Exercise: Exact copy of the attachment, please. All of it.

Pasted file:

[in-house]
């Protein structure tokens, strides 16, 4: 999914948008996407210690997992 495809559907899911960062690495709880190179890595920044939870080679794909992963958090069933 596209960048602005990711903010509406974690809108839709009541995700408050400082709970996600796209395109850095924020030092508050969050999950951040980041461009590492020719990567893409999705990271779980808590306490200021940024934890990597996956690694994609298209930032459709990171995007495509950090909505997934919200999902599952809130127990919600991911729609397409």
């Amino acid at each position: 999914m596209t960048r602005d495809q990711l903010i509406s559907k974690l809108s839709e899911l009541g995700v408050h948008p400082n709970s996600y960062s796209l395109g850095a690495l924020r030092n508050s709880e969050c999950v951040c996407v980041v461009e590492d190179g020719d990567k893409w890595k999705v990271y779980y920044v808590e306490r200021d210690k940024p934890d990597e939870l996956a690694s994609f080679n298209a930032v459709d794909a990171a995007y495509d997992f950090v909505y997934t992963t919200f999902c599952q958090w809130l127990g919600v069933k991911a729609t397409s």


[in-house]
């Protein structure tokens, strides 16, 4: 999914948008996407210690997992 495809559907899911960062690495709880190179890595920044939870080679794909992963958090069933 596209960048602005990711903010509406974690809108839709009541995700408050400082709970996600796209395109850095924020030092508050969050999950951040980041461009590492020719990567893409999705990271779980808590306490200021940024934890990597996956690694994609298209930032459709990171995007495509950090909505997934919200999902599952809130127990919600991911729609397409």
């Amino acid at each position: 999914m596209t960048r602005d495809q990711l903010i509406s559907k974690l809108s839709e899911l009541g995700v408050h948008p400082n709970s996600y960062s796209l395109g850095a690495l924020r030092n508050s709880e969050c999950v951040c996407v980041v461009e590492d190179g020719d990567k893409w890595k999705v990271y779980y920044v808590e306490r200021d210690k940024p934890d990597e939870l996956a690694s994609f080679n298209a930032v459709d794909a990171a995007y495509d997992f950090v909505y997934t992963t919200f999902c599952q958090w809130l127990g919600v069933k991911a729609t397409s």